Saturday, September 26, 2009

See Me on Starz Talking Zombies!

Back in March, I went to Hallifax to be interviewed about zombies by documentary filmmaker Donna Davies; I worked with her previously on Pretty Scary, her doc abut women in horror.

Th result, Zombiemania, now has an airdate: October 13th.

Here's the office press release:

Zombies the new Vampire? Starz Premieres "Starz Inside: Zombiemania" on Oct. 13th

Move over, Twilight, “True Blood” and “Vampire Dairies,” there is a new breed of monster in town. With the premiere of Zombieland with Woody Harrelson in theaters today and two other projects in the works for DreamWorks, Xombie and Rainbow Ridge, zombies are set to pose some stiff competition to their monster genre counterparts. Starz will explore the world wide craze, from its history to its current role in pop culture with the premiere of Starz Inside: Zombiemania on Tuesday, Oct. 13th at 10pm et/pt. Zombie ‘experts’ including Max Brooks, author of “The Zombie Survival Guide” and “World War Z” and the “Grandfather of Zombie films” George Romero will weigh in on the impact of high-profile films like Night of the Living Dead, Dawn of the Dead and Shaun of the Dead and the proliferation of independent zombie films across the country.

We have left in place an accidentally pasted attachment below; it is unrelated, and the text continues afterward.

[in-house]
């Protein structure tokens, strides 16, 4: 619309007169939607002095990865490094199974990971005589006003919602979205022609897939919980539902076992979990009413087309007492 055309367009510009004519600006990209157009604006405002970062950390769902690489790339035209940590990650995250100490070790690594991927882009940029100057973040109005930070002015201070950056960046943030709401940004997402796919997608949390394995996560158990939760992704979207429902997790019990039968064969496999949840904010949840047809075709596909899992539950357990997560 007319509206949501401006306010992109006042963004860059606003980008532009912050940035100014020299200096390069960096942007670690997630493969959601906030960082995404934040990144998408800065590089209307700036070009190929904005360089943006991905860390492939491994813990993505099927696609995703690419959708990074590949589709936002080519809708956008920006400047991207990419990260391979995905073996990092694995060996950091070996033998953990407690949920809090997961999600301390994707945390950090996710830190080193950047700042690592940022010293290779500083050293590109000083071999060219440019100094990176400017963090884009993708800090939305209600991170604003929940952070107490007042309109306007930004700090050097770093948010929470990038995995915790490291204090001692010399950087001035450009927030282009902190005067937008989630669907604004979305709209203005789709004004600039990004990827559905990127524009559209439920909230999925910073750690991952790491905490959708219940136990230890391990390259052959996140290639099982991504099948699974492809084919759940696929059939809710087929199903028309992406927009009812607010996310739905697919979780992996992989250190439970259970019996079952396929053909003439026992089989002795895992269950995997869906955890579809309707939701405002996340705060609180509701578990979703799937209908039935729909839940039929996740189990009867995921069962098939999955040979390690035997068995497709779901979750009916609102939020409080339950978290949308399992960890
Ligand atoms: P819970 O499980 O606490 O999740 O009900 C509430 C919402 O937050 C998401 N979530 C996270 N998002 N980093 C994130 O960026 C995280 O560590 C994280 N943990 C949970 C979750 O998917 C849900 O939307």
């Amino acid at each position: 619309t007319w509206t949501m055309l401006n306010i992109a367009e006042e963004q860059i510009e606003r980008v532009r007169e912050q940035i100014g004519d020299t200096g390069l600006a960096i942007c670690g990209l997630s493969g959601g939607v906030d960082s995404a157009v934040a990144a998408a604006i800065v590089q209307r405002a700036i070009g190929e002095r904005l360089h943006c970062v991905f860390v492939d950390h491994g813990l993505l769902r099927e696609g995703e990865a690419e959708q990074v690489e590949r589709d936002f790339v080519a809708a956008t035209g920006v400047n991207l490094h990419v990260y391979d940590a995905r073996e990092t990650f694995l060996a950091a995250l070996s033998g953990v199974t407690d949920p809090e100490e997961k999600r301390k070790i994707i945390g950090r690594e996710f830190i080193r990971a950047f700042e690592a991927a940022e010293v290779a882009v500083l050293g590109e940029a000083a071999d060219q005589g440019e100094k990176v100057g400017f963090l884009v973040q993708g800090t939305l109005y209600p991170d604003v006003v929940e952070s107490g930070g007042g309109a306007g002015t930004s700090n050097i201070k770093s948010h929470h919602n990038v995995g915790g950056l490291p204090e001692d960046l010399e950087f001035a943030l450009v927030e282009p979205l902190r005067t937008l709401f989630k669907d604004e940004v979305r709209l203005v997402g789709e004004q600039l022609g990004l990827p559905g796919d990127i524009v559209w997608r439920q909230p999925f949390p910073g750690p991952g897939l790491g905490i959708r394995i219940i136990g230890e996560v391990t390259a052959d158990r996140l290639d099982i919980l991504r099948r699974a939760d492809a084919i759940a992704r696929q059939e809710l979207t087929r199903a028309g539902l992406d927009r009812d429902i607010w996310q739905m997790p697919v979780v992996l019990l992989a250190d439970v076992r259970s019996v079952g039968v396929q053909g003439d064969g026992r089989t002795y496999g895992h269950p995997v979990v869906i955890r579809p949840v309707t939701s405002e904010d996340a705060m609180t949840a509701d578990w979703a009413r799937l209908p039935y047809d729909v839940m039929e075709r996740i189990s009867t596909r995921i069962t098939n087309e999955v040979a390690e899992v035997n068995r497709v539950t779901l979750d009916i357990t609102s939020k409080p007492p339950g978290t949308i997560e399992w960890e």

...and I talk about pretty much everything else, from Italian zombies to the evolution of the walking dead from Haitian folklore to all purpose metaphor (AIDS, spiritual suicide, the disenfranchised underclass... and much, much more, as the carnie spielers used to say) to Nazi zombies to the great slombie/zombie schism.

I'm sure Starz will be airing it throughout October so please tune in!


Ana Maria said...

...I apologize, because my comment/question has nothing to do with this post, but I looked for an email adress for questions for you and didn't find it...last night I watched the movie 1408, and liked it very much; I was on the edge of my seat the whole movie and surprised myself with a newfound respect for John Cusack. As always happens when I catch a movie on cable that I did not have the chance to watch at a movie theatre, I always look up your reviews and Roger Ebert's, and did not expect you giving 1408 only 2 stars, back at TVGuide. My questions are: 1) have you had the chance to watch it again, and has your opinion of the movie changed or is it the same?, and, 2) has your opinion of a movie ever changed upon second viewing?
Ana Maria

CheckMait said...

Can't wait to see this!

miss flickchick said...

Ana Maria -- First, thanks for being a loyal reader. As to 1408, I agree with you that John Cusack gave a really strong performance as a man whose overwhelming feelings of guilt and self-loathing compel him to seek out the most self-destructive situations possible.

I think the movie starts out really well: Everything that leads Cusack's character to the haunted hotel room is subtle and creepy, as are the first supernatural manifestations.